September 5, 2014
My stay here in France has been sponsored by a fellowship from the jubilant Confrerie
des Chevaliers du Tastevin, an organization founded in 1934 to promote the wines
and food of Burgundy. One of the ways they accomplish their goals is by holding
sumptuous events at their headquarters: the Chateau du Clos de Vougeot which is
situated in the middle of the grand cru Clos Vougeot vineyard. Today I participated as
a judge in the Autumn Tastevinage: an event where over two hundred wine industry
experts (vignerons, negociants, wine writers, sommeliers, restaurateurs, and in this
case a couple lucky UC Davis students) gather to judge over 400 Burgundy wines.
Wines that are rated highly enough are permitted to include the Tastevine label on their
bottles: a great honor, indeed.
I was surprised when my fellow Tastevin laureate, Laura, and I were introduced to the
entire assembly before the tasting commenced. My table was responsible for judging
fifteen white Burgundies: everything from regional Bourgogne blanc and Aligote, to
St. Romain, Auxey-Duresses, and Meursault village level wine, to some premier crus
from Puligny-Montrachet and Meursault. At first I was a bit daunted by the task as I
was sitting next to the owner of one of the largest negociant houses in Burgundy, and
his family has been making wine here for over 280 years. Nonetheless, after the first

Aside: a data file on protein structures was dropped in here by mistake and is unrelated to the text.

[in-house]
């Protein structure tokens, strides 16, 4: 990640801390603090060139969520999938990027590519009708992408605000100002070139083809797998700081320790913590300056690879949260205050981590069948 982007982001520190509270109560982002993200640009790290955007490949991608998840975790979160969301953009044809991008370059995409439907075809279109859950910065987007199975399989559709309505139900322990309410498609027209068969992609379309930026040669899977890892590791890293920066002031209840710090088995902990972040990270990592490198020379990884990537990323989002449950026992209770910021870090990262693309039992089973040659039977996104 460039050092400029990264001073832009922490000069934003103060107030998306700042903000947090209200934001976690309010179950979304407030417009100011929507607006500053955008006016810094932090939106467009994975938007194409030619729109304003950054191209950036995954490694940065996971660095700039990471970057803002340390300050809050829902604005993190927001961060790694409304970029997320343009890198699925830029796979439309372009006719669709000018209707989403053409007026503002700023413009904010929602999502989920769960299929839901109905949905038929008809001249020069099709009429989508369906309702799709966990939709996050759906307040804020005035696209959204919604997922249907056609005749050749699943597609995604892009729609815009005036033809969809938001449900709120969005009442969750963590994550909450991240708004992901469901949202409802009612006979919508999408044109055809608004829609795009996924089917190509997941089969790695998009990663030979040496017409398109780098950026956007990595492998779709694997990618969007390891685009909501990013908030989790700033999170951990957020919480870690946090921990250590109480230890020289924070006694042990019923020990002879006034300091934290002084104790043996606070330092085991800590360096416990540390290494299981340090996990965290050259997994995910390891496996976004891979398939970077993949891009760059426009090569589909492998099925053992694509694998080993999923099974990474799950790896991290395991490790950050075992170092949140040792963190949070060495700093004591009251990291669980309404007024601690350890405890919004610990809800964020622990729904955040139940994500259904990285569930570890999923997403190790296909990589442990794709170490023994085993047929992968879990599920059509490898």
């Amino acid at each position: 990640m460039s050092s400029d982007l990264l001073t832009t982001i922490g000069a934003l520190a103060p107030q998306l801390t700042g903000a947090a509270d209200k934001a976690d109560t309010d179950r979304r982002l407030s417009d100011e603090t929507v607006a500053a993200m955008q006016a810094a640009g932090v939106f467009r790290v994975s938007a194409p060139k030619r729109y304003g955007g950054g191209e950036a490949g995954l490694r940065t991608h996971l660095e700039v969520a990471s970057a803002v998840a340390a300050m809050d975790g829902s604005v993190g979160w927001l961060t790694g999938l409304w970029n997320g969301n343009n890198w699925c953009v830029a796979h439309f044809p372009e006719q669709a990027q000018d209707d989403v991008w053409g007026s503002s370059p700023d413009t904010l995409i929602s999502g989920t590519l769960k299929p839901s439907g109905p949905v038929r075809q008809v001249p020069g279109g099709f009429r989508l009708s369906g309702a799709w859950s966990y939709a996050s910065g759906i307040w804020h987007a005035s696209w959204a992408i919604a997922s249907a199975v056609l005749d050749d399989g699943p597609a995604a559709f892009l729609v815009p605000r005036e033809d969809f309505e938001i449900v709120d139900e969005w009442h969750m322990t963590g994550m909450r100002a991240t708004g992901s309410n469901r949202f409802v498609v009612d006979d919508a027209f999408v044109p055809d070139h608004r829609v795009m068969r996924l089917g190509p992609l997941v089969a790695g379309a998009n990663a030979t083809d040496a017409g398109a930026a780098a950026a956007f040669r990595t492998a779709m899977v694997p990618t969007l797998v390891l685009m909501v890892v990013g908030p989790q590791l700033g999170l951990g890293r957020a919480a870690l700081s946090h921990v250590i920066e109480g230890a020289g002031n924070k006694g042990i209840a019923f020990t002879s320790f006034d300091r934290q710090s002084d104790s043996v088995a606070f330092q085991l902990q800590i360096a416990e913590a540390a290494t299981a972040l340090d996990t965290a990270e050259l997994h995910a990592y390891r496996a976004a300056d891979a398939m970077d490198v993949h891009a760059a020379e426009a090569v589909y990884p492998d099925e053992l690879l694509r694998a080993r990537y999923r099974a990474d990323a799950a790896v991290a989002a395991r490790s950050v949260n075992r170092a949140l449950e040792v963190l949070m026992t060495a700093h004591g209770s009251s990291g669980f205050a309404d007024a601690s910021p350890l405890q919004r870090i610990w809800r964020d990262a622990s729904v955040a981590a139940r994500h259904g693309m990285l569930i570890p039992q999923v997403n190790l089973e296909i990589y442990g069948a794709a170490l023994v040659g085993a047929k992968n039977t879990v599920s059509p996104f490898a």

couple wines I settled in and simply went with my palate. My two favorites were a
Bourgogne blanc and a Meursault premier cru.
After the tasting I was taking in the grand ambience of the chateau when I felt a hand
on my shoulder and turned to find my friend from Vosne-Romanee with whom I had
toured vineyards on Monday. And as luck would have it, we were assigned to the
same lunch table. If the wine tasting was exquisite, then the five course luncheon was
truly magnificent. And of course there was no shortage of wine—including an elegant
1999 Volnay premier cru Taille Pieds (a vineyard which I had hiked through during our
Flavescence doree hunt last Friday). And to make it an official Confrerie event, there
was some singing with clapping and hand motions. A most jolly and memorable event.
I returned to work at 4:30 and lifted, prepped and rolled barrels until my second week of
work came to a close at 6:00 p.m.